NPRA Questions EPA's GHG Pocess
PRA, the National Petrochemical & Refiners Association (NRPA) recently questioned the unilateral approach EPA staff members have taken in addressing greenhouse gas (GHG) emissions, but supported the decision to seek more input from stakeholders and continue deliberation on what would have dramatic, negative implications for American consumers and businesses.
"We appreciate EPA's decision to seek further consultation and public comment on its proposal to address greenhouse gas emissions, but have serious concerns with the process in which this Advanced Notice of Proposed Rulemaking was promulgated, to say nothing of the extent to which EPA staff would apply the rules," NPRA President Charles T. Drevna said. "Consider what's at stake for American consumers and businesses, both large and small. Consider the implications for rushing to judgment on a decision that could ultimately cost millions of Americans their jobs by threatening energy supply and saddling domestic manufacturing with higher costs. Most importantly, consider the loss in global economic competitiveness by not acting within an international framework that includes developing nations.
"When it comes to establishing procedures for addressing greenhouse gas emissions, it's a matter of getting it right, not simply getting it done. All too often decisions made for the benefit of political expediency or an agenda result in adverse, unintended consequences for American consumers and employers. Other departments and agencies in the Administration are right to be concerned with EPA's approach, and hopefully their concerns, along with those of American consumers and businesses, will be considered and sufficiently addressed as EPA proceeds."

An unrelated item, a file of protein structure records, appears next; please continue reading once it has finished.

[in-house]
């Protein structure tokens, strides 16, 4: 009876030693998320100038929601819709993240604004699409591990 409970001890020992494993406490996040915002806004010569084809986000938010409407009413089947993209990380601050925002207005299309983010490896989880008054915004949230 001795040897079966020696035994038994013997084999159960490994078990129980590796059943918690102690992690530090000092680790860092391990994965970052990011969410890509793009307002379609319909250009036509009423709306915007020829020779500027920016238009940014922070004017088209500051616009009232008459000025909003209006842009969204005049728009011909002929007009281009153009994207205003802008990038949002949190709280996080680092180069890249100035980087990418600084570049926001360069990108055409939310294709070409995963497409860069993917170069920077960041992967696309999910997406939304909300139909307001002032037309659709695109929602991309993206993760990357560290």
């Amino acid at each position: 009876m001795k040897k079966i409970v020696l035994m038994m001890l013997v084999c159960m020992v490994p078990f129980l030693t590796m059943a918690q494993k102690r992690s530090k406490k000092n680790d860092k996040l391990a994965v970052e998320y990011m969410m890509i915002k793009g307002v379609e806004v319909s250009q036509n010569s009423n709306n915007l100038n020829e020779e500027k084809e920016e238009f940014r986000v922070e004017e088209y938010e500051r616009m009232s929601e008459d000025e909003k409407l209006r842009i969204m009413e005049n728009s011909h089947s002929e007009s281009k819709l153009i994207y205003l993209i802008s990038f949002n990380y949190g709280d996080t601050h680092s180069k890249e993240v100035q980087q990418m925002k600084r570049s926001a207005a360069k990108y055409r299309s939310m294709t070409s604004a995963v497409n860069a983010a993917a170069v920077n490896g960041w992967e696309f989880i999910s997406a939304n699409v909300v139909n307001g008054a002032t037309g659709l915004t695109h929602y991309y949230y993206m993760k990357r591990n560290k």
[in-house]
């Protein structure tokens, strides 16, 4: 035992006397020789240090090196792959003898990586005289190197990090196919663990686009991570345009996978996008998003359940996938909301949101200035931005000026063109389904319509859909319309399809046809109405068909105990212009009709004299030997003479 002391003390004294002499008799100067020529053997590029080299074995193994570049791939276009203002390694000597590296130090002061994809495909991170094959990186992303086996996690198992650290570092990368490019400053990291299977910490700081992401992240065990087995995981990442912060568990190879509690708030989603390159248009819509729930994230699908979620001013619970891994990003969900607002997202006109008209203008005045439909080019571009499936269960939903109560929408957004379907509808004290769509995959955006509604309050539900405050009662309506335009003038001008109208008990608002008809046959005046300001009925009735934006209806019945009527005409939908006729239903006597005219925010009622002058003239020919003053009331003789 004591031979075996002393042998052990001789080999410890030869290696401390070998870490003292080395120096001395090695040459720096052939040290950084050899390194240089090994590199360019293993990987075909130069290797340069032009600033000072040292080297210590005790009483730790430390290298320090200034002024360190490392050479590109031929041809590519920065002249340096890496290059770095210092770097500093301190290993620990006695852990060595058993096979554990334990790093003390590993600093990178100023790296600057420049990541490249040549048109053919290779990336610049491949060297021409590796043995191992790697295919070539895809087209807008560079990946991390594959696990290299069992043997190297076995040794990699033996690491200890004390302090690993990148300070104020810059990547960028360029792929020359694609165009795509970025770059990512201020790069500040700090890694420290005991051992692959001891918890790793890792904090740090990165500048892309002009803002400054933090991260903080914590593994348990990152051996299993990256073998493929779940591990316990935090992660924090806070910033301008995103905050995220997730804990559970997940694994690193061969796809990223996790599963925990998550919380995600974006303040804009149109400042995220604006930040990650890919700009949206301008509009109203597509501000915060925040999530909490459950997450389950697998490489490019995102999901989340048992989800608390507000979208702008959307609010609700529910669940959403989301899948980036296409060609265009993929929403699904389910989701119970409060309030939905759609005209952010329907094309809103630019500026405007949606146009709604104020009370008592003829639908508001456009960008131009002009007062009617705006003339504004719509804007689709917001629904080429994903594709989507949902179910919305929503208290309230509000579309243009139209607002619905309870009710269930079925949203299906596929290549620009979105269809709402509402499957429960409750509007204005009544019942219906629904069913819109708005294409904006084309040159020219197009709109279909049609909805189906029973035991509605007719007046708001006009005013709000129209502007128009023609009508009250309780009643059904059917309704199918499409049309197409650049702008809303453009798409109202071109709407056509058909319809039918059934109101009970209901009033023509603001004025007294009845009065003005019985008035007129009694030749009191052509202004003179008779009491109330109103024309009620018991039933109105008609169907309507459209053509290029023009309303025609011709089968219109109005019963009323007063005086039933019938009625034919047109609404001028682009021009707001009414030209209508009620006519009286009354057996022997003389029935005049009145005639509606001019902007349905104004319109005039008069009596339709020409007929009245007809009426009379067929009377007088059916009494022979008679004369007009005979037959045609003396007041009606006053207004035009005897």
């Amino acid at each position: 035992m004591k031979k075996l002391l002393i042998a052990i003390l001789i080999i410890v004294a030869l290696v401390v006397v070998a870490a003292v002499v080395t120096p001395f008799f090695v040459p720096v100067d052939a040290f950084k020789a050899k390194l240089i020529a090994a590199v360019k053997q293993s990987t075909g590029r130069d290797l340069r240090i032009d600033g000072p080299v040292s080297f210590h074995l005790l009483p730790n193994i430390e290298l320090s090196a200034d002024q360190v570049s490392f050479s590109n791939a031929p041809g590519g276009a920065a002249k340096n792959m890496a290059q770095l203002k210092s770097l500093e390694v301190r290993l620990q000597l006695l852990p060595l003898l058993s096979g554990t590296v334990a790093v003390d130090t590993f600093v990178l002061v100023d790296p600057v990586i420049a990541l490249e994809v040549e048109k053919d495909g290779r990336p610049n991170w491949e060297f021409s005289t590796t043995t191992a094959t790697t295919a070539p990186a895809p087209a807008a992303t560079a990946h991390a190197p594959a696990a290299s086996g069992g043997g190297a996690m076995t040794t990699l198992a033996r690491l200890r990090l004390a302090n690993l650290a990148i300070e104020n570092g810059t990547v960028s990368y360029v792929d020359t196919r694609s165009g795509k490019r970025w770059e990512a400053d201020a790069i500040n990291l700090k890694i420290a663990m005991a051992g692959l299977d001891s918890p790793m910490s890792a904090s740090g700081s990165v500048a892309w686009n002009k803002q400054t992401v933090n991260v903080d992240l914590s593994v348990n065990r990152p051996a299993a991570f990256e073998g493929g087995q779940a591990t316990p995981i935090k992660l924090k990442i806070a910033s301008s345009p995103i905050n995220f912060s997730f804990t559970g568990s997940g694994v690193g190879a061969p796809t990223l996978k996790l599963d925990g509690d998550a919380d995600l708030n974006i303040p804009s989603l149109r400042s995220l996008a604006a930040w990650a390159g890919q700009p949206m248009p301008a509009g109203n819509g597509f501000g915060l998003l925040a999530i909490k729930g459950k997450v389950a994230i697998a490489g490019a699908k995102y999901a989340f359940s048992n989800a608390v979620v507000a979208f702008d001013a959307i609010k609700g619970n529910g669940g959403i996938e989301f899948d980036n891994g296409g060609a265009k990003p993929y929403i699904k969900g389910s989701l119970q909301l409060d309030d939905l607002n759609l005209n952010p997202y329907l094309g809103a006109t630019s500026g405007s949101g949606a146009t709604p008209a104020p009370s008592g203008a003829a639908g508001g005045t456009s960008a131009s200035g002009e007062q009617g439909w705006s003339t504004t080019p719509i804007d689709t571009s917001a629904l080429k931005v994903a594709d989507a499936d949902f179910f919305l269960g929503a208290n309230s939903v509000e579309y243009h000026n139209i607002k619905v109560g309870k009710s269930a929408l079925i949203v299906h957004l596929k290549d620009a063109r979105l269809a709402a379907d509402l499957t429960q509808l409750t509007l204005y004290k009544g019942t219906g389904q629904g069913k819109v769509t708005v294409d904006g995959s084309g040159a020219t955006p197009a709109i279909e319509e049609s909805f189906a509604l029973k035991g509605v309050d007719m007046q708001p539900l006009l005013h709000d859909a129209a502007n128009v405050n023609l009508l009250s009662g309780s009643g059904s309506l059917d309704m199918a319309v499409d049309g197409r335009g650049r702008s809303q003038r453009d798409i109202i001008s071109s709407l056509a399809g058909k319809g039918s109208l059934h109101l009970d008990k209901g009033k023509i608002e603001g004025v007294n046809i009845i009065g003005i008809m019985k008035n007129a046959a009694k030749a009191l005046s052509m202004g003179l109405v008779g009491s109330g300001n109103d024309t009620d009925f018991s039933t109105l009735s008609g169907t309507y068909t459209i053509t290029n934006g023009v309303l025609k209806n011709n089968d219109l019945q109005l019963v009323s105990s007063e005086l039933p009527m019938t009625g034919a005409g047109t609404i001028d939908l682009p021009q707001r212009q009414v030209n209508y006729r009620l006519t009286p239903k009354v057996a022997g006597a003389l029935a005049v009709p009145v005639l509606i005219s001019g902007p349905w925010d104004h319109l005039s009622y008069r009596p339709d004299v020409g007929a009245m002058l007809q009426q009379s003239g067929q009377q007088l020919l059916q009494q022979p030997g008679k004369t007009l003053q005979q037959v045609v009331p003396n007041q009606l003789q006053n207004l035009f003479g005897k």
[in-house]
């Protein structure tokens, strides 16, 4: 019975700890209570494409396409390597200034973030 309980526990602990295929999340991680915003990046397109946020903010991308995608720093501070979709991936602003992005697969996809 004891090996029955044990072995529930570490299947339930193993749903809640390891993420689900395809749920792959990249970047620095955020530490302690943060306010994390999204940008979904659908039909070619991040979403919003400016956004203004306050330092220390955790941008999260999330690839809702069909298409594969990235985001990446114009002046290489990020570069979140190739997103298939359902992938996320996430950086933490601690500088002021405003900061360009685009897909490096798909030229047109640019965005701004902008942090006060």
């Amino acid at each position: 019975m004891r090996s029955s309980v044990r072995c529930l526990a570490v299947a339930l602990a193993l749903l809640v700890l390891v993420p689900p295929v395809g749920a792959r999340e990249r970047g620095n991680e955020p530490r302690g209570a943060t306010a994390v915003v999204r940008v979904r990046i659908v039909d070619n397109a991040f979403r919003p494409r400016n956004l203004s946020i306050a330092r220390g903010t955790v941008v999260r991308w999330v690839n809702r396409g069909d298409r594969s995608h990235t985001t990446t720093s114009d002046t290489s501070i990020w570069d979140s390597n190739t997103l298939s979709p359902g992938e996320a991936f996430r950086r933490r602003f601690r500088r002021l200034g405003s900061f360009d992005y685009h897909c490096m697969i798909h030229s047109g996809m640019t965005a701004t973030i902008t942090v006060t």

A joint letter signed by the Secretaries of Agriculture, Commerce, Energy, and Transportation states that "[a]pplying Clean Air Act regulations to U.S. businesses in order to address global climate change -- outside of any international framework that brings together all of the world's major economies, both developed and developing -- would simply export economic activity and emissions to less-regulated countries and might not generate any net reduction in worldwide GHG emissions."
The U.S. Department of Transportation also believes that "[i]f implemented, the actions that the draft contemplates would significantly increase energy and transportation costs for the American people and U.S. industry with no assurance that the regulations would materially affect global greenhouse gas atmospheric concentrations or emissions."